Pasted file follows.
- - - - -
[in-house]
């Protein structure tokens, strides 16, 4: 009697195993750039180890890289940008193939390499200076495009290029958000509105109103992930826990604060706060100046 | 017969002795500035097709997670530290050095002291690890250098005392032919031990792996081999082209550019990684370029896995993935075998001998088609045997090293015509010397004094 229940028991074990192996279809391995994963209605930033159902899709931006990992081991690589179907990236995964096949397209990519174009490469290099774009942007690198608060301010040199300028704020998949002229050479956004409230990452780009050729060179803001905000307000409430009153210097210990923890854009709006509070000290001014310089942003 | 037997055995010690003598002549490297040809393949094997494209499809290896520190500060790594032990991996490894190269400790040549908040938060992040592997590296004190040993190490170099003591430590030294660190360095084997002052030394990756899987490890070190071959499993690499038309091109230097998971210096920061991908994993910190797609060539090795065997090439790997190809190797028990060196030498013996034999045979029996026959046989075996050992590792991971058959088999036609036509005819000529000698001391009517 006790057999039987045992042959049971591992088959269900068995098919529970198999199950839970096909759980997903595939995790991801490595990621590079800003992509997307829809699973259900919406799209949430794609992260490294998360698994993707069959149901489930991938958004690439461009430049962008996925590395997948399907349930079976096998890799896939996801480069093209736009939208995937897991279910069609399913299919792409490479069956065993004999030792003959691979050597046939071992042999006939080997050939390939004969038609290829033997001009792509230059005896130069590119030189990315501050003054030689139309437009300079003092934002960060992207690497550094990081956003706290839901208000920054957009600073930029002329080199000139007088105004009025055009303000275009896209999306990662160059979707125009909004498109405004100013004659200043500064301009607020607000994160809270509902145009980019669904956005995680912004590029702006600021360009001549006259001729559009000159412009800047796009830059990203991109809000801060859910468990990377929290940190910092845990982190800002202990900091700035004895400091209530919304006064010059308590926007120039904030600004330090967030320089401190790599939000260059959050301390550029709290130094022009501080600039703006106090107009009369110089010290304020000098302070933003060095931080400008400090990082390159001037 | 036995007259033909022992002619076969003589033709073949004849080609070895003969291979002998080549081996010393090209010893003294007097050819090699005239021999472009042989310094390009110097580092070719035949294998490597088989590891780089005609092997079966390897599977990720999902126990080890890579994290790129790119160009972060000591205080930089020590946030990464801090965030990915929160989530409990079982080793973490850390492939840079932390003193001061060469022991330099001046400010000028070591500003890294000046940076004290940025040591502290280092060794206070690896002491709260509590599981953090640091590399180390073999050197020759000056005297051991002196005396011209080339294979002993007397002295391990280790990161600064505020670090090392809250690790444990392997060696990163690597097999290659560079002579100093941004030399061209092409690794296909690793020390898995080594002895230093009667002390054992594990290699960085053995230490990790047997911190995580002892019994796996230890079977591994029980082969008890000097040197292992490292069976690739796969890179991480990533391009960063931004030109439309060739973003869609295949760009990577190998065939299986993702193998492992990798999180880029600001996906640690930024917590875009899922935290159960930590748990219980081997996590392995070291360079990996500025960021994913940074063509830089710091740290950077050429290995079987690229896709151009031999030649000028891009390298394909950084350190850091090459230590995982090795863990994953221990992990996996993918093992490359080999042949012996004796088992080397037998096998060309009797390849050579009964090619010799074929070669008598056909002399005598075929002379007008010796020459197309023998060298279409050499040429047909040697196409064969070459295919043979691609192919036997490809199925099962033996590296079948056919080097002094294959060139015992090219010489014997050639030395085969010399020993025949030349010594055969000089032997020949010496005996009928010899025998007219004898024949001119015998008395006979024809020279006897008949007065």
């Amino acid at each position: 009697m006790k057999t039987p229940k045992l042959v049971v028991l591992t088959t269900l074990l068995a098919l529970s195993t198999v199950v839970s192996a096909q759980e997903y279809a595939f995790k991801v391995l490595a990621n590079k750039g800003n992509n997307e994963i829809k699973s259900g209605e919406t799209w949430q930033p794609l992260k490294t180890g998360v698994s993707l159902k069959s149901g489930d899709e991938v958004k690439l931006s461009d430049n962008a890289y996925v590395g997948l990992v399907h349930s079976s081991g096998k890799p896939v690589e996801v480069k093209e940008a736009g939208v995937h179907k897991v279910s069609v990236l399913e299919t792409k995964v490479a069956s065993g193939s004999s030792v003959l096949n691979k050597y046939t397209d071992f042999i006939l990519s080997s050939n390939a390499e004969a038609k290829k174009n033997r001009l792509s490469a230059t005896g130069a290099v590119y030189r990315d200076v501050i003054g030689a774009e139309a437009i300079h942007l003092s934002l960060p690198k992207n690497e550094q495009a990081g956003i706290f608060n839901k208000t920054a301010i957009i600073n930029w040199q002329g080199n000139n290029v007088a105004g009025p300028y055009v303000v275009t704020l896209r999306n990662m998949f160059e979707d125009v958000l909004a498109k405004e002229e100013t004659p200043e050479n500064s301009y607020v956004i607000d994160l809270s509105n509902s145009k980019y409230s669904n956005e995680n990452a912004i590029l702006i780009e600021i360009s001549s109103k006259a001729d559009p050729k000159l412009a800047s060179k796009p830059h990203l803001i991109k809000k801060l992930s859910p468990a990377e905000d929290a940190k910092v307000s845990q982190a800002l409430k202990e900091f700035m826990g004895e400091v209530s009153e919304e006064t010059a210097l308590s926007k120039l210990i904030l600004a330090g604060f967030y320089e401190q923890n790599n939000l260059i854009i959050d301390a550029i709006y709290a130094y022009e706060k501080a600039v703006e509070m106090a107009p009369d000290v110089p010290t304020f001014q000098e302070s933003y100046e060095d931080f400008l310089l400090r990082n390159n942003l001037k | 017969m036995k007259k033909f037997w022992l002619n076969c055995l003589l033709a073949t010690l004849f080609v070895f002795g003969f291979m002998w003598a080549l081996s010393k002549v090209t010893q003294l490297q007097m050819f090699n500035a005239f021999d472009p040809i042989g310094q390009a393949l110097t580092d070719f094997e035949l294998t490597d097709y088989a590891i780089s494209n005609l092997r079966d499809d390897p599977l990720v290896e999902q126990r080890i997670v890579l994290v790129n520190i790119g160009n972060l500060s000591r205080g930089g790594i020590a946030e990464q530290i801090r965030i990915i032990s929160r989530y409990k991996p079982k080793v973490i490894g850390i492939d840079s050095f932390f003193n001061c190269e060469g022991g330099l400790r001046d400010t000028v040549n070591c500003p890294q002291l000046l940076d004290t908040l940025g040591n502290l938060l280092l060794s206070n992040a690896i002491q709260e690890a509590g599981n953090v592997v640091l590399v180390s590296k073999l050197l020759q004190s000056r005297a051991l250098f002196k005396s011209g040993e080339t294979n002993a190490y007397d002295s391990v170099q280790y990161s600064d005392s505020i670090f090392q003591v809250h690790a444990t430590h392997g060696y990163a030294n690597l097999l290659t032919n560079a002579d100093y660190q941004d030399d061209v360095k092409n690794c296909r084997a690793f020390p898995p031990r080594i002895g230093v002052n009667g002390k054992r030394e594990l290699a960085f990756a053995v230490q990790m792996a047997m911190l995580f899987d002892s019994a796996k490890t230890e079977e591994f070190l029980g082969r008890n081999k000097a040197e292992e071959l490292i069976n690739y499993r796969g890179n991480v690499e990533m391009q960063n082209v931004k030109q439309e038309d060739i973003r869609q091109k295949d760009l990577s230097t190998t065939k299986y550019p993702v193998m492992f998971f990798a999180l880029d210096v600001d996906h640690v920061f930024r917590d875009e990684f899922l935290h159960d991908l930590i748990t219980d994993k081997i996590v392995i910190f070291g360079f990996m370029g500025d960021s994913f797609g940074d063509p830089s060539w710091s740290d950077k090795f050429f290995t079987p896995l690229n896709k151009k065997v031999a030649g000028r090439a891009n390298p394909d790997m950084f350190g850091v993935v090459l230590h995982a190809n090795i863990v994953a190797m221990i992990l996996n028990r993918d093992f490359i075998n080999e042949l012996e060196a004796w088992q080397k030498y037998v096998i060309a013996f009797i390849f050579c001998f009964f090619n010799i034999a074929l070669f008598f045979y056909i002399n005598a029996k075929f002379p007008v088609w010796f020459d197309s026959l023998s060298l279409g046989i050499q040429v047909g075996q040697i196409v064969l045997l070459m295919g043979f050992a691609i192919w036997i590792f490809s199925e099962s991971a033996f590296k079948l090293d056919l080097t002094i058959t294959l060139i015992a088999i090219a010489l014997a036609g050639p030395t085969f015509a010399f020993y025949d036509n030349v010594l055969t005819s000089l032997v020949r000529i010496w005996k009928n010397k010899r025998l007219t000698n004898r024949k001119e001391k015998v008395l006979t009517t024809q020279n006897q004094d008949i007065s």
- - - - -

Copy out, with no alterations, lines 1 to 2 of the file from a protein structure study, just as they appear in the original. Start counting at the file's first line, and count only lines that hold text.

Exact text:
[in-house]
């Protein structure tokens, strides 16, 4: 009697195993750039180890890289940008193939390499200076495009290029958000509105109103992930826990604060706060100046 | 017969002795500035097709997670530290050095002291690890250098005392032919031990792996081999082209550019990684370029896995993935075998001998088609045997090293015509010397004094 229940028991074990192996279809391995994963209605930033159902899709931006990992081991690589179907990236995964096949397209990519174009490469290099774009942007690198608060301010040199300028704020998949002229050479956004409230990452780009050729060179803001905000307000409430009153210097210990923890854009709006509070000290001014310089942003 | 037997055995010690003598002549490297040809393949094997494209499809290896520190500060790594032990991996490894190269400790040549908040938060992040592997590296004190040993190490170099003591430590030294660190360095084997002052030394990756899987490890070190071959499993690499038309091109230097998971210096920061991908994993910190797609060539090795065997090439790997190809190797028990060196030498013996034999045979029996026959046989075996050992590792991971058959088999036609036509005819000529000698001391009517 006790057999039987045992042959049971591992088959269900068995098919529970198999199950839970096909759980997903595939995790991801490595990621590079800003992509997307829809699973259900919406799209949430794609992260490294998360698994993707069959149901489930991938958004690439461009430049962008996925590395997948399907349930079976096998890799896939996801480069093209736009939208995937897991279910069609399913299919792409490479069956065993004999030792003959691979050597046939071992042999006939080997050939390939004969038609290829033997001009792509230059005896130069590119030189990315501050003054030689139309437009300079003092934002960060992207690497550094990081956003706290839901208000920054957009600073930029002329080199000139007088105004009025055009303000275009896209999306990662160059979707125009909004498109405004100013004659200043500064301009607020607000994160809270509902145009980019669904956005995680912004590029702006600021360009001549006259001729559009000159412009800047796009830059990203991109809000801060859910468990990377929290940190910092845990982190800002202990900091700035004895400091209530919304006064010059308590926007120039904030600004330090967030320089401190790599939000260059959050301390550029709290130094022009501080600039703006106090107009009369110089010290304020000098302070933003060095931080400008400090990082390159001037 | 036995007259033909022992002619076969003589033709073949004849080609070895003969291979002998080549081996010393090209010893003294007097050819090699005239021999472009042989310094390009110097580092070719035949294998490597088989590891780089005609092997079966390897599977990720999902126990080890890579994290790129790119160009972060000591205080930089020590946030990464801090965030990915929160989530409990079982080793973490850390492939840079932390003193001061060469022991330099001046400010000028070591500003890294000046940076004290940025040591502290280092060794206070690896002491709260509590599981953090640091590399180390073999050197020759000056005297051991002196005396011209080339294979002993007397002295391990280790990161600064505020670090090392809250690790444990392997060696990163690597097999290659560079002579100093941004030399061209092409690794296909690793020390898995080594002895230093009667002390054992594990290699960085053995230490990790047997911190995580002892019994796996230890079977591994029980082969008890000097040197292992490292069976690739796969890179991480990533391009960063931004030109439309060739973003869609295949760009990577190998065939299986993702193998492992990798999180880029600001996906640690930024917590875009899922935290159960930590748990219980081997996590392995070291360079990996500025960021994913940074063509830089710091740290950077050429290995079987690229896709151009031999030649000028891009390298394909950084350190850091090459230590995982090795863990994953221990992990996996993918093992490359080999042949012996004796088992080397037998096998060309009797390849050579009964090619010799074929070669008598056909002399005598075929002379007008010796020459197309023998060298279409050499040429047909040697196409064969070459295919043979691609192919036997490809199925099962033996590296079948056919080097002094294959060139015992090219010489014997050639030395085969010399020993025949030349010594055969000089032997020949010496005996009928010899025998007219004898024949001119015998008395006979024809020279006897008949007065």